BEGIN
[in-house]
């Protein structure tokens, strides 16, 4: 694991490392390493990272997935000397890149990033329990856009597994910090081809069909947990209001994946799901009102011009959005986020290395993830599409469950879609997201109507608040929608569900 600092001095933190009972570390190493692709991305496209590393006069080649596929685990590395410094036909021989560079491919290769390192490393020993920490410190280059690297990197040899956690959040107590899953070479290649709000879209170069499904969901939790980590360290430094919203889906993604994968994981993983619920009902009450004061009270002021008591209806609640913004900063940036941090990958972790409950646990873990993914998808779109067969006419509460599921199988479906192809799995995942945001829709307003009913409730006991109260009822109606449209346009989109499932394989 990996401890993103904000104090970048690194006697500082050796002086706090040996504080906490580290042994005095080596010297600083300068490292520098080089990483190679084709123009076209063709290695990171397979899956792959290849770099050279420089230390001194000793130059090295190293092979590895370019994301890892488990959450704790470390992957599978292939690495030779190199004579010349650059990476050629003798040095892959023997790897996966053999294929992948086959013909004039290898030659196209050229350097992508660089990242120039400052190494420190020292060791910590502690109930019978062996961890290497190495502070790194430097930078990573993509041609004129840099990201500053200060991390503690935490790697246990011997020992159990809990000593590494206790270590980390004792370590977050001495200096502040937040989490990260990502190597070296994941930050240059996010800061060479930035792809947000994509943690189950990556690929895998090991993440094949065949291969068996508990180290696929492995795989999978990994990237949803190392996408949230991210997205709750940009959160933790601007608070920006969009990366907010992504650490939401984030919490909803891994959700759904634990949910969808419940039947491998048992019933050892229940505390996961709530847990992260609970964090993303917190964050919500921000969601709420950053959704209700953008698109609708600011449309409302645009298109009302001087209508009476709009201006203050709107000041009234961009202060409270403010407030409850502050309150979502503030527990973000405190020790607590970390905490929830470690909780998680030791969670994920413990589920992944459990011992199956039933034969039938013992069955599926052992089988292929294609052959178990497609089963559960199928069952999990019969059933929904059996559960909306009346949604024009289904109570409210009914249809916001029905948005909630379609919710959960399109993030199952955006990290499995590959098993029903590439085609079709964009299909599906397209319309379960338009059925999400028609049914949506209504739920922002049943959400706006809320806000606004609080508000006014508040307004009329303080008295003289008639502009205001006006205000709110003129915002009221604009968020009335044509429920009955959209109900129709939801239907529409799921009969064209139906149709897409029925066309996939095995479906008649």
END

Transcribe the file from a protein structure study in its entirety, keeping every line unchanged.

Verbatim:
[in-house]
């Protein structure tokens, strides 16, 4: 694991490392390493990272997935000397890149990033329990856009597994910090081809069909947990209001994946799901009102011009959005986020290395993830599409469950879609997201109507608040929608569900 600092001095933190009972570390190493692709991305496209590393006069080649596929685990590395410094036909021989560079491919290769390192490393020993920490410190280059690297990197040899956690959040107590899953070479290649709000879209170069499904969901939790980590360290430094919203889906993604994968994981993983619920009902009450004061009270002021008591209806609640913004900063940036941090990958972790409950646990873990993914998808779109067969006419509460599921199988479906192809799995995942945001829709307003009913409730006991109260009822109606449209346009989109499932394989 990996401890993103904000104090970048690194006697500082050796002086706090040996504080906490580290042994005095080596010297600083300068490292520098080089990483190679084709123009076209063709290695990171397979899956792959290849770099050279420089230390001194000793130059090295190293092979590895370019994301890892488990959450704790470390992957599978292939690495030779190199004579010349650059990476050629003798040095892959023997790897996966053999294929992948086959013909004039290898030659196209050229350097992508660089990242120039400052190494420190020292060791910590502690109930019978062996961890290497190495502070790194430097930078990573993509041609004129840099990201500053200060991390503690935490790697246990011997020992159990809990000593590494206790270590980390004792370590977050001495200096502040937040989490990260990502190597070296994941930050240059996010800061060479930035792809947000994509943690189950990556690929895998090991993440094949065949291969068996508990180290696929492995795989999978990994990237949803190392996408949230991210997205709750940009959160933790601007608070920006969009990366907010992504650490939401984030919490909803891994959700759904634990949910969808419940039947491998048992019933050892229940505390996961709530847990992260609970964090993303917190964050919500921000969601709420950053959704209700953008698109609708600011449309409302645009298109009302001087209508009476709009201006203050709107000041009234961009202060409270403010407030409850502050309150979502503030527990973000405190020790607590970390905490929830470690909780998680030791969670994920413990589920992944459990011992199956039933034969039938013992069955599926052992089988292929294609052959178990497609089963559960199928069952999990019969059933929904059996559960909306009346949604024009289904109570409210009914249809916001029905948005909630379609919710959960399109993030199952955006990290499995590959098993029903590439085609079709964009299909599906397209319309379960338009059925999400028609049914949506209504739920922002049943959400706006809320806000606004609080508000006014508040307004009329303080008295003289008639502009205001006006205000709110003129915002009221604009968020009335044509429920009955959209109900129709939801239907529409799921009969064209139906149709897409029925066309996939095995479906008649």